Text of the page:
As a competitive gymnast, competition season is your time to shine! You want to show off all of your hard work not only to the judges, but to your family, friends, teammates, and of course, yourself! Just like you want your routines to be perfect at the meet, many gymnasts also think that their meet day fueling routine also needs to be "perfect". BUT... in an effort to be too perfect, as a Registered Dietitian for gymnasts, I see so many gymnasts making major mistakes! Mistakes that are actually hurting their performance (instead of helping).
The reality is, there is no such thing as "perfect" nutrition!
I want you to feel your best and compete your best this season.
Fuel your body right and avoid making any of these common mistakes:
Mistake: Trying to eat "too healthy"
Often, I hear about gymnasts trying to eat perfectly "clean" or "healthy" the day before or the day of a meet. Often, this looks like only building a plate with foods like veggies and lean meats and cutting out foods like bread, bagels, sweets, and desserts.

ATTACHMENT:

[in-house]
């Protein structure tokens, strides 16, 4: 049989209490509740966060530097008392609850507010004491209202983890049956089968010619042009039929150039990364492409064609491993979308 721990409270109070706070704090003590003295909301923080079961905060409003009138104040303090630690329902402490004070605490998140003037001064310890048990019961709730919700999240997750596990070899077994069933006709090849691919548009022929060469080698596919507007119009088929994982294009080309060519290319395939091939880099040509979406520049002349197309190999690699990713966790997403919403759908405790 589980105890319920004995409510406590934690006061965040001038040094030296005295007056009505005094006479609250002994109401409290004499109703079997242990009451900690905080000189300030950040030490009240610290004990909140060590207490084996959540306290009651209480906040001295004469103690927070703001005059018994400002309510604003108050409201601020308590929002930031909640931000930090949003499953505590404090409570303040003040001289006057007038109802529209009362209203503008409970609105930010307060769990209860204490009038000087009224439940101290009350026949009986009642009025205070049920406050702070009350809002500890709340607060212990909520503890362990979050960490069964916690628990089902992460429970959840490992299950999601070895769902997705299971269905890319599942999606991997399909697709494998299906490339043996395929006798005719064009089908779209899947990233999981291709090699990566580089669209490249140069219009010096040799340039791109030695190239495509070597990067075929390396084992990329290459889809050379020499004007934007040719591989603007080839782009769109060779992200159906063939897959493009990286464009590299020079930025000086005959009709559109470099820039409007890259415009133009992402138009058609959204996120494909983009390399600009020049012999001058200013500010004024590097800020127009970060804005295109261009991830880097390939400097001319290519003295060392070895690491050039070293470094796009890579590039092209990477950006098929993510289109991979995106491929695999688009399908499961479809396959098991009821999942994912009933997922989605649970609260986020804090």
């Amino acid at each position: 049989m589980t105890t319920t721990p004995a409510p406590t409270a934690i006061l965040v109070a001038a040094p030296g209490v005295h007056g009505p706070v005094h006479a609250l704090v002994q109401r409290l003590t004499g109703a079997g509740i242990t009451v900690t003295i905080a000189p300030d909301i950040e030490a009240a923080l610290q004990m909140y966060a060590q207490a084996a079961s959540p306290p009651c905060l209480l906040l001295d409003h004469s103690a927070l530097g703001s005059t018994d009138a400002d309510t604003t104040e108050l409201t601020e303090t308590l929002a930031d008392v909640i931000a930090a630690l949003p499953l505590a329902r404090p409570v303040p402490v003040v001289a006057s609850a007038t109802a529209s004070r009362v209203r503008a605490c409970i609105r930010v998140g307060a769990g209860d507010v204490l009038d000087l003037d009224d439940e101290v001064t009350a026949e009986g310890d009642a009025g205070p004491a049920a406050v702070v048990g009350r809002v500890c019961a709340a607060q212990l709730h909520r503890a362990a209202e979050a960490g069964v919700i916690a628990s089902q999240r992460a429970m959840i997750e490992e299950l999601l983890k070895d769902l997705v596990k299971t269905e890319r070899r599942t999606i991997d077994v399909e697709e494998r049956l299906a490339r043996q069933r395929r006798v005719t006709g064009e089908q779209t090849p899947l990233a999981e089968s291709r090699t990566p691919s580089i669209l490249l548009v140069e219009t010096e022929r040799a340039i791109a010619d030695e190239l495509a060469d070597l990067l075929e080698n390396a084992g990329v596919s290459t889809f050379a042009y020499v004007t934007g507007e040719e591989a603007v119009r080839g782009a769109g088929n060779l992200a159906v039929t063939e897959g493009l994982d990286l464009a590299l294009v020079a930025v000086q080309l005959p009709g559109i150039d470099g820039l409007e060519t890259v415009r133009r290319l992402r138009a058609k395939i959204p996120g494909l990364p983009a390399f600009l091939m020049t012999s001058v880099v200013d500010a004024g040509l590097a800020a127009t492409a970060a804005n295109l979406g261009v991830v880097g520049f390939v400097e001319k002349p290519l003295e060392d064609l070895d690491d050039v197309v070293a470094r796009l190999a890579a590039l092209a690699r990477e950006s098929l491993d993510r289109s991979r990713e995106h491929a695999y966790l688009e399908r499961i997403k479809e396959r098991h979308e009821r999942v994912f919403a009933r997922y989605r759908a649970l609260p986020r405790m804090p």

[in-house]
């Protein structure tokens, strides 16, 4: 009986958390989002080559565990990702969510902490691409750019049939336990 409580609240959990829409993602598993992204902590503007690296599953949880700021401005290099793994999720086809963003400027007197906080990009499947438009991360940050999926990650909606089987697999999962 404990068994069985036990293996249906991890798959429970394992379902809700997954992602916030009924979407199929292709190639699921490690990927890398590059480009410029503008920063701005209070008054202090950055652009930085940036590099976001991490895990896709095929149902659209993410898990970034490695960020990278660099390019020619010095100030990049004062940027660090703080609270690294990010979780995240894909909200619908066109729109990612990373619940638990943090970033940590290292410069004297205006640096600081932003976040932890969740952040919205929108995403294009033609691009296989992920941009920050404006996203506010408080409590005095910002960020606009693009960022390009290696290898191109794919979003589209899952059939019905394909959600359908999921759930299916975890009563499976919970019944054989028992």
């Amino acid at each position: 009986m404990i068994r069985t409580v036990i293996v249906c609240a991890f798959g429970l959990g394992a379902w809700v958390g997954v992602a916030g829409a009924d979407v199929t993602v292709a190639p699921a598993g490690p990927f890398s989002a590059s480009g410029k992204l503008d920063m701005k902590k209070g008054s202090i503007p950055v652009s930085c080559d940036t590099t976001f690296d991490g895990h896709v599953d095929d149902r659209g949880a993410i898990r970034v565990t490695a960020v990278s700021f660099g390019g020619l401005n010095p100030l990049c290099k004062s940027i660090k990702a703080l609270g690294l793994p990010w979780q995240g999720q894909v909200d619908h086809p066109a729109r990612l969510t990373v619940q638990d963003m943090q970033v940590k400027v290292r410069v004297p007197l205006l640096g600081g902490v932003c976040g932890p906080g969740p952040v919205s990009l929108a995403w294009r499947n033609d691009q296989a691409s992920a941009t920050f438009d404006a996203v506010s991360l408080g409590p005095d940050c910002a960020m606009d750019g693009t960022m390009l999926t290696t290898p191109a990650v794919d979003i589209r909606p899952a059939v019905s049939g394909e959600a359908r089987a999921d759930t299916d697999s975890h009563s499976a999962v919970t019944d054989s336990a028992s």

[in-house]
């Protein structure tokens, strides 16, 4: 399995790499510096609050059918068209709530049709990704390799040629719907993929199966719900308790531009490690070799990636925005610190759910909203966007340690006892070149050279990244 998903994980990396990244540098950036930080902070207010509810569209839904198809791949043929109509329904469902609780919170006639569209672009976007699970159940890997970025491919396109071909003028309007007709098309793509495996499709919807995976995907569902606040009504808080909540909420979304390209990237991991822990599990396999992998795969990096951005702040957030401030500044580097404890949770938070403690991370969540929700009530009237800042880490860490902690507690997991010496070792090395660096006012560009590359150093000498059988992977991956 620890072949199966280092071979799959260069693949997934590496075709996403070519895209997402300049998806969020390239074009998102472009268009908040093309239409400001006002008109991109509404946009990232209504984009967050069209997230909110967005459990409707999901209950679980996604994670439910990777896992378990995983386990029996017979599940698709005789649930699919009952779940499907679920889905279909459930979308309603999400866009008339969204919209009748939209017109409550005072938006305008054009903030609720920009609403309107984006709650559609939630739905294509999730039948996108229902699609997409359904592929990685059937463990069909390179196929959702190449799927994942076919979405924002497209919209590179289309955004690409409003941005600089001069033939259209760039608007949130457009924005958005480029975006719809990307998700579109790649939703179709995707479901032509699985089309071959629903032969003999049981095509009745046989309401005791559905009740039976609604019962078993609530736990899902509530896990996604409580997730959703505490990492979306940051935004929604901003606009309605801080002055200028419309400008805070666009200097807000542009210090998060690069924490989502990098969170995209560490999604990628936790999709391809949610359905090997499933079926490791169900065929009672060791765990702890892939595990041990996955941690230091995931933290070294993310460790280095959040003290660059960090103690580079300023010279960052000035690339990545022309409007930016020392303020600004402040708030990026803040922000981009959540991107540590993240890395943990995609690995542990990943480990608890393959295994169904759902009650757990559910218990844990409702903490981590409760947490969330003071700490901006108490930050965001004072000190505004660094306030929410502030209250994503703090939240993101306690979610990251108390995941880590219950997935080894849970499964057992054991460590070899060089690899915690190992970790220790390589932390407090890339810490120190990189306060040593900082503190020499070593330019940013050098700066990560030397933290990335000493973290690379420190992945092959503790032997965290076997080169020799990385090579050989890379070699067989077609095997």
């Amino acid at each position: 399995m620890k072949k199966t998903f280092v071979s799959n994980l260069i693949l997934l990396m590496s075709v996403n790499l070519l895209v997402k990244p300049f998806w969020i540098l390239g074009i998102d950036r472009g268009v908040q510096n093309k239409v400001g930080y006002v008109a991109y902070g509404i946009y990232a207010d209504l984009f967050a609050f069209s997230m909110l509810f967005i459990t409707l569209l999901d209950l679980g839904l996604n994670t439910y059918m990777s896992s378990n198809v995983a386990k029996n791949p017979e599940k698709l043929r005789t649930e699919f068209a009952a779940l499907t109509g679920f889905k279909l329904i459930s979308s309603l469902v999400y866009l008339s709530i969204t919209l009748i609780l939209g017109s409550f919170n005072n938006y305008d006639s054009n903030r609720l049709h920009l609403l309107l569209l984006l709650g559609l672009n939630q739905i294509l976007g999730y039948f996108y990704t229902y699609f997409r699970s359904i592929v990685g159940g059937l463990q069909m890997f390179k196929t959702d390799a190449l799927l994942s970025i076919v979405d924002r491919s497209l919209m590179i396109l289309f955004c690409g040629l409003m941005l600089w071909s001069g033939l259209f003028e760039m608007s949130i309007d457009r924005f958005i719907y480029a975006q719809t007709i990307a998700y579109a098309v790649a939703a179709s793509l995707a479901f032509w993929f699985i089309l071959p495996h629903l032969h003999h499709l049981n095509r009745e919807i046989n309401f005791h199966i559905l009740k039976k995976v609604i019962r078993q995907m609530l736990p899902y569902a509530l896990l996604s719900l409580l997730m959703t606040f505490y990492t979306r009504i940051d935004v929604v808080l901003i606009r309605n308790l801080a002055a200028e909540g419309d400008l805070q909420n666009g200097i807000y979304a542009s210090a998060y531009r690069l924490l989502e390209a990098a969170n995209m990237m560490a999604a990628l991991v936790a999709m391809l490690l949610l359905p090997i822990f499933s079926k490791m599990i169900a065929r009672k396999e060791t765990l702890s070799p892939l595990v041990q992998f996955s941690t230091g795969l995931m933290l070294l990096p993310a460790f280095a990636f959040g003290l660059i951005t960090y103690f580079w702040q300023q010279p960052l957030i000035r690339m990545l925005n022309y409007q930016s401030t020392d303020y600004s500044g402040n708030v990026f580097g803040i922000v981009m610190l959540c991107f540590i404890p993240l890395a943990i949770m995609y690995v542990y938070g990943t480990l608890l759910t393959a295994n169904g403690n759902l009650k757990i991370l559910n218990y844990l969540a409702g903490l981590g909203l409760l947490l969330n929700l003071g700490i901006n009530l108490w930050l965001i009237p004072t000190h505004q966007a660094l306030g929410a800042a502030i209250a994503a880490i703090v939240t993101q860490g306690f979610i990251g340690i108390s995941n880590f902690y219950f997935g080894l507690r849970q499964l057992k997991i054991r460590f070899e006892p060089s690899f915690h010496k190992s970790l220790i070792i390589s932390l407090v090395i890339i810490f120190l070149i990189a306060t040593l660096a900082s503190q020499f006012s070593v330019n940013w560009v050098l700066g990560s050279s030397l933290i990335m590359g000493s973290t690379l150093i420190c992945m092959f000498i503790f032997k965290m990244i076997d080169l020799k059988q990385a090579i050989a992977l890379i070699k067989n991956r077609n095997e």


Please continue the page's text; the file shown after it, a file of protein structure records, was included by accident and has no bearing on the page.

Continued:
If you limit or avoid carbohydrate-dense foods like grains and starches (the foods with the most usable energy) your body will not have enough energy to fuel you for a competition (especially if you had practice the night before a meet) and you're setting yourself up to run out of steam and not perform your best.
Additionally, vegetables are high in fiber. Fiber is important in adequate amounts, but overloading on veggies (eating more than usual) is a one-way street to an upset your stomach.
Do This Instead: Build a high-intensity Performance Plate.
Mistake: Night-before pasta parties